This creates interesting phenomena. First, almost no original game composer is still working as a game composer, at least not in the same capacity. Legendary Nubuo Uematsu (Final Fantasy series), while he continues as a freelancer still writing for Square, has been replaced by Masashi Hamazu (Final Fantasy XIII). Koji Kondo (Super Mario Bros.) largely supervises, with most Super Mario music now being penned by Mahito Yokota. In the latter case I have to admit Yokota-san’s efforts have transcended music in general, somehow giving the player the feel of a Kondo-san project with a live score. It's damned astonishing. The only such soundtrack I feel has successfully modernized an old franchise to such a degree is Michiru Yamane’s score to Castlevania: Symphony of the Night.

Metroid’s Hip Tanaka was superseded by Kenji Yamamoto. Doom’s Bobby Prince gave way to Chris Vrenna and Trent Reznor. And while he wrote a killer score, I could only hold on to my own series (Deus Ex) for two games before Mike McCann was picked to pen Human Revolution (granted, I had a full time job as an Audio Director at the time, so no regrets there, the original score was honored and that in itself is an honor).

I could continue for quite some time, but I guarantee none of the series with which you’re familiar has retained its original composer throughout its lifetime. There are many reasons for this, but one of the most influential is the assumption by many IP creators that vast orchestras and film-like qualities are required to create a truly cutting edge game music experience and the original composers just can’t hack it, even if they do have training in theory and plenty of orchestral writing chops. Some turn to film composers, and at the moment many turn back to more film-like game composers because of the high prices, confusing (to the composer) format requirements and difficult to swallow standard film contracts.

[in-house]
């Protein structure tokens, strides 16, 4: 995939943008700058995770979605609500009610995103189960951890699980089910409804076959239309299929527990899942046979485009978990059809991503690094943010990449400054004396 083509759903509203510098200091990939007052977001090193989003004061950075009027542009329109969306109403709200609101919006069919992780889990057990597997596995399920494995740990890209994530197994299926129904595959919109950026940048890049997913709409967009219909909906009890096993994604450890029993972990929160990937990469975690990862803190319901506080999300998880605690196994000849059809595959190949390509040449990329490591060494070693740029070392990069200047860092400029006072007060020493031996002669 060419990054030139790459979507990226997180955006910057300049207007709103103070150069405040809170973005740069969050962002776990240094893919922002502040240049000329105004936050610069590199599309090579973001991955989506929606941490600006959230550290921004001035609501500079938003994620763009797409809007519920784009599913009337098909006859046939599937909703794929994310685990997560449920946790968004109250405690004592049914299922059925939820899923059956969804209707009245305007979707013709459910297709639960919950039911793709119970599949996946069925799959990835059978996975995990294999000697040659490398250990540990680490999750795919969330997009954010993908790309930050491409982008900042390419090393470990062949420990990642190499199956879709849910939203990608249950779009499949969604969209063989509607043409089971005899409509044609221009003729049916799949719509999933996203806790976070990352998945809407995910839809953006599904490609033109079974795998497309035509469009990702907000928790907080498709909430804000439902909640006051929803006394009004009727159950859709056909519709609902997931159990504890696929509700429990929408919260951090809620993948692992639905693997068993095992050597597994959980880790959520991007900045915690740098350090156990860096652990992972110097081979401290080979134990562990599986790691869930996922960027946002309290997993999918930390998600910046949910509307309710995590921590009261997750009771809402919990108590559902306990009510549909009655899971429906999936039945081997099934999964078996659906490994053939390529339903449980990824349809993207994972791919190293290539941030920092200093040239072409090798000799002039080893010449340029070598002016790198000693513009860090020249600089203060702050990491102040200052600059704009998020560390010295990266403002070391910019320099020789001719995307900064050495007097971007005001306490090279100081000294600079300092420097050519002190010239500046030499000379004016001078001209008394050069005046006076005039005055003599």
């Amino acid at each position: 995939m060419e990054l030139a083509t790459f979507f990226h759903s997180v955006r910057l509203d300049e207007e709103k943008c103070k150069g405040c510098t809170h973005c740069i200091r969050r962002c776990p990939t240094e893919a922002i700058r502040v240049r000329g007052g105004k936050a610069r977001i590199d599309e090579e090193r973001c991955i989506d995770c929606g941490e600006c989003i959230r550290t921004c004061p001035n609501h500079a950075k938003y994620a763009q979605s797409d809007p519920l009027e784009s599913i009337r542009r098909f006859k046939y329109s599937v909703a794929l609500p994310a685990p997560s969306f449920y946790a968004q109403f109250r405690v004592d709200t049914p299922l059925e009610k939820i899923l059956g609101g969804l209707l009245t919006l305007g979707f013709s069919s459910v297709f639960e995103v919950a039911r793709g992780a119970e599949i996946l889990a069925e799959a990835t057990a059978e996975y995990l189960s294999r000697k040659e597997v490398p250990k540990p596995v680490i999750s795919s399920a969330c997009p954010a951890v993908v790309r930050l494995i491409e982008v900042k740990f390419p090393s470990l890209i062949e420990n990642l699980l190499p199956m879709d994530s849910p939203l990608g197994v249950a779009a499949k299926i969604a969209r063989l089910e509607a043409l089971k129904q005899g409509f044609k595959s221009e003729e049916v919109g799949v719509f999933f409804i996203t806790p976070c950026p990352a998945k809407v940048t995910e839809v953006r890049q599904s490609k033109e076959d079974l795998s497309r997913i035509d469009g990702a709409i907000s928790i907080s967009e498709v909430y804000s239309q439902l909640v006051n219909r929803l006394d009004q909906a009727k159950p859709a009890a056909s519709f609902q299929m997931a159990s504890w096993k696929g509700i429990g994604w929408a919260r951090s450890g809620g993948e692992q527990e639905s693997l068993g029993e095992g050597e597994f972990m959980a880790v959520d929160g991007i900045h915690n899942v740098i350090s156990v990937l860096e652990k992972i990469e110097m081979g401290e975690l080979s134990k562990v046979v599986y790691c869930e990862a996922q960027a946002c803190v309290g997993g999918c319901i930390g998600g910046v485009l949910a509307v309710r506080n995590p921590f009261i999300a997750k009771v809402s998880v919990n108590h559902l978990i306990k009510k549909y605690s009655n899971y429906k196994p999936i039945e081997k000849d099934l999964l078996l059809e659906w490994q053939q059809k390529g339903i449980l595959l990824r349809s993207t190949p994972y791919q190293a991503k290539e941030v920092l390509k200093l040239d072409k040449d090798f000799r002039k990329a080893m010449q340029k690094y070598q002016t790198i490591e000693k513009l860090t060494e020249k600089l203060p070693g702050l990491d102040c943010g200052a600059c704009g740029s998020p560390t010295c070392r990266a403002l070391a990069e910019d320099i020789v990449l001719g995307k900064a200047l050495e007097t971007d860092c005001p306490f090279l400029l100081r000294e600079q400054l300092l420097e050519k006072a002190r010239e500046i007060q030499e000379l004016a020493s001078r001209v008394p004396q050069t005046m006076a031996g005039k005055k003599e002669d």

There is still a circle of game composers still finding success such as Jesper Kyd, Jason Graves, Cris Velasco and the redoubtable Inon Zur. And below them, clawing their way up, is a frothing sea of new talent, the bulk of which generates the typical well produced but forgettable orchestral or electronic demo piece. But despite the trite nature of these works as the teeming thousands struggle for a spot in a game project, game companies hire them. Many work for next to nothing for this opportunity. It’s a way to be competitive, a technique to get your foot in the door. And why not? Business is about building relationships, and pricing yourself cheap is a great way to do it, whether it degrades the value of more experienced composers or not. That's life. On the other side of the door, there is just as much exponential growth with small game developers, with their barriers to entry falling away with the ability to create a game and publish it easily online. And they're looking for cheap scores. And cheap scores they shall have.